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Sustainable Christmas Tips

Tips for a sustainable (+ more meaningful!) Christmas

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How easy it is to get swept up in the energy, excitement and chaos of this time of year. It seems that in December a sort of frenzied madness descends upon us as we brave the shopping centres, buy gifts, and triple check our lists to make sure we haven’t forgotten anything or anyone.

Must it be like this? Is there a way we can take a step back and make this time of year simpler, more enjoyable and more connected to what Christmas means?

Christmas is not about excess and chaos, but about celebrating the thrill of hope that God has given the world.

Christmas is not about excess and chaos, but about celebrating the thrill of hope that God has given the world. It is about joy as we celebrate God’s sending his son, the Prince of Peace and mighty saviour, who redeems our world. So perhaps now as the frenzy begins, we should take a moment to consider how we might do Christmas well. As we celebrate Jesus, the most useful gift we have ever received, we can think about how we can also give and live in a way which is useful, and brings a sense of renewal to our world.

Here are some things to consider this Christmas season:

Generosity in your community

At TEAR’s recent Just Women events, Canadian author Ann Voskamp urged us to consider someone we can show generosity to each time we write a shopping list. Perhaps there’s a food drive near you such as this one by Anglicare. Who else in your community can you share the love of Christ with?

Give something you've made
Give something you’ve made

Give something you’ve made

How about making some granola, chocolate bark, or put some delicious bulk foods in a re-usable jar. While you’re there, you could put some Epsom salts in a jar, and perhaps add some fresh herbs or flowers for DIY bath salts! Other ideas could be a home-grown plant, or some seeds and a pot, so your recipient can have the delight of watching it sprout.

Reduce the gift load!

For family, friends and colleagues, perhaps you could consider a “Secret Santa” (Kris Kringle) system, and reduce the quantity of gifts you’ll exchange, and increase their quality. Perhaps for the people you’re purchasing for, receiving gifts is not their love language, and they’d instead prefer quality time together, an act of service, or words of affirmation. For the gifts you’re keen to buy, there are some exciting ways you can do this that have a positive impact on your local and global community.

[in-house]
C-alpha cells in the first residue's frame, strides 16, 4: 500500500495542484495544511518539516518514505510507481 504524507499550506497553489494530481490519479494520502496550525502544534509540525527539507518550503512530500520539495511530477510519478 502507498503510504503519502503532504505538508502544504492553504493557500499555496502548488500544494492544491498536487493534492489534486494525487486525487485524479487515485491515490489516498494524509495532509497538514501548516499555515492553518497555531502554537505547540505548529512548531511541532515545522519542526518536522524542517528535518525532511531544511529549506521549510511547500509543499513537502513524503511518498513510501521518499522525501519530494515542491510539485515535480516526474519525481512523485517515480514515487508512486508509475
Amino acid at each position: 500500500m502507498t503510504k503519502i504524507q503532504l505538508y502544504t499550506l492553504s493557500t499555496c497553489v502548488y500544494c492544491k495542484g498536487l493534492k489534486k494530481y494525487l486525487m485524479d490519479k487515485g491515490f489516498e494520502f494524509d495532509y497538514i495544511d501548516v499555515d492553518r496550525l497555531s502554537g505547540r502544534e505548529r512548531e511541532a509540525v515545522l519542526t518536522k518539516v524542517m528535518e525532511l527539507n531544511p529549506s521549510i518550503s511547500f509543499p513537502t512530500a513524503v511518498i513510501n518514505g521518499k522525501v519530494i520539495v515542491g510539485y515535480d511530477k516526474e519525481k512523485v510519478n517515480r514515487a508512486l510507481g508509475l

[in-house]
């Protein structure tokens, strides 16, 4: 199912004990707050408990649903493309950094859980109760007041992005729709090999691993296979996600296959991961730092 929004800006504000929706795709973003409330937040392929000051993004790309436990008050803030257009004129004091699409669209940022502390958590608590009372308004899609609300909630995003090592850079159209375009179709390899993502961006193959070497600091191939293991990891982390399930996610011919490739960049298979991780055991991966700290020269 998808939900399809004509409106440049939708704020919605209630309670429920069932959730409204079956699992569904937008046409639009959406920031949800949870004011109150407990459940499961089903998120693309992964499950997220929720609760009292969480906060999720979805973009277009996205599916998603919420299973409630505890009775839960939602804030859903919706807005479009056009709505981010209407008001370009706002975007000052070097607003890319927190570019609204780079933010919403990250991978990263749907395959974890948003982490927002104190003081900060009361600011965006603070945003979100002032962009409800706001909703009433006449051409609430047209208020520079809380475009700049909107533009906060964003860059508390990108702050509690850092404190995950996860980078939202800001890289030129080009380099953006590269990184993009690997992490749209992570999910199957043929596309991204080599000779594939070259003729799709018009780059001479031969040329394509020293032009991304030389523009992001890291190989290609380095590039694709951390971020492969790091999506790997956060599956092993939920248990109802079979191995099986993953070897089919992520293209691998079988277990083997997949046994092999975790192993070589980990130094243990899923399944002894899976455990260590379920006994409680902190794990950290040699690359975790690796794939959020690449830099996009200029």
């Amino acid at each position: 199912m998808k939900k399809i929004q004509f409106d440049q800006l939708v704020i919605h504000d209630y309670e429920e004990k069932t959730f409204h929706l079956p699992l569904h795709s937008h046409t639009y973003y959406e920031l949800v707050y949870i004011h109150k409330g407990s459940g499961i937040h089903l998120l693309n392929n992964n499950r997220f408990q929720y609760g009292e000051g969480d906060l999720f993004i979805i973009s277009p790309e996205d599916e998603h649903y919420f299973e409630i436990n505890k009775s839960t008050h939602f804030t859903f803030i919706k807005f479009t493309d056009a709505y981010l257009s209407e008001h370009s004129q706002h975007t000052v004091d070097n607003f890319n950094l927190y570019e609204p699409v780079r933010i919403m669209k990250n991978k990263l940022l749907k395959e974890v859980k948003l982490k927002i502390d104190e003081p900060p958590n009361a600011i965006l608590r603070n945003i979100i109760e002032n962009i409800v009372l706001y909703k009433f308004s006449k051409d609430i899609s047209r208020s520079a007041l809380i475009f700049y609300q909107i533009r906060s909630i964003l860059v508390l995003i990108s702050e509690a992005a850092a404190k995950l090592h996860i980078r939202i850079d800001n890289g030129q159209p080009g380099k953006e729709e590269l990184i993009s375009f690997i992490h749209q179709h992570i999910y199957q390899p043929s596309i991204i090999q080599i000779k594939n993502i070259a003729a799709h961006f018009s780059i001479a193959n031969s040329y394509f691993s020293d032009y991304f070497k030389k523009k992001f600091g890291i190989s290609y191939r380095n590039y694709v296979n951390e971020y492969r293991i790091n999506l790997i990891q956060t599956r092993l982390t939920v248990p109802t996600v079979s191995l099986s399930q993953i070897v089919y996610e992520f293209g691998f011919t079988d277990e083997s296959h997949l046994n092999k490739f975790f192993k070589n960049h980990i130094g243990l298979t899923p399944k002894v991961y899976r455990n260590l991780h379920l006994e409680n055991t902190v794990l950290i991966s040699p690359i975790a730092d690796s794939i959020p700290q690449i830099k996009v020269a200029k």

Useful Gifts Promo 2018 Blog 1

Give something useful

Who Gives a Crap have a fun festive range of useful products, as do Thankyou. Or how about a bokashi compost bin! TEAR's Useful Gifts not only give you a card to write on, but support projects bringing justice to marginalised communities across the world, and are the ultimate feel-good gift.

TEAR's Useful Gifts

Give an experience

Perhaps your recipient would love to attend a workshop, such as at Pocket City Farms or Op Shop to Runway in Sydney, or you could pledge to take them to eat somewhere they’ll love.

Give something second-hand

Support your local charity shops and brings new life to a disused item? Perhaps If you’re after a new outfit, you could find something perfect at charity shop near you.

Eat sustainably

As for food, check out the Sustainable Seafood Guide, The Sustainable Table, The Ethical Supermarket Guide and support your local farmers. For waste, find a local supermarket where you can recycle your soft plastics, and connect with a community garden or individual who’d love your compost.

May this Christmas season fill you afresh of the hope we have in Jesus, and may it be a joyful time as you share this with your community.

Please note that this article reflects the personal views and suggestions of the authors Britt and Traci - TEAR doesn't promote any commercial businesses.

Britt Cicognani is a keen celebrator of Christmas, a student of theology and soon-to-be Melbourne resident where she will work for City on a Hill.

Traci Thomas is a Sydney TEAR supporter and Master of Sustainability student. She prefers buying things second hand, and is looking forward to gifting plants she's grown from food scraps this Christmas.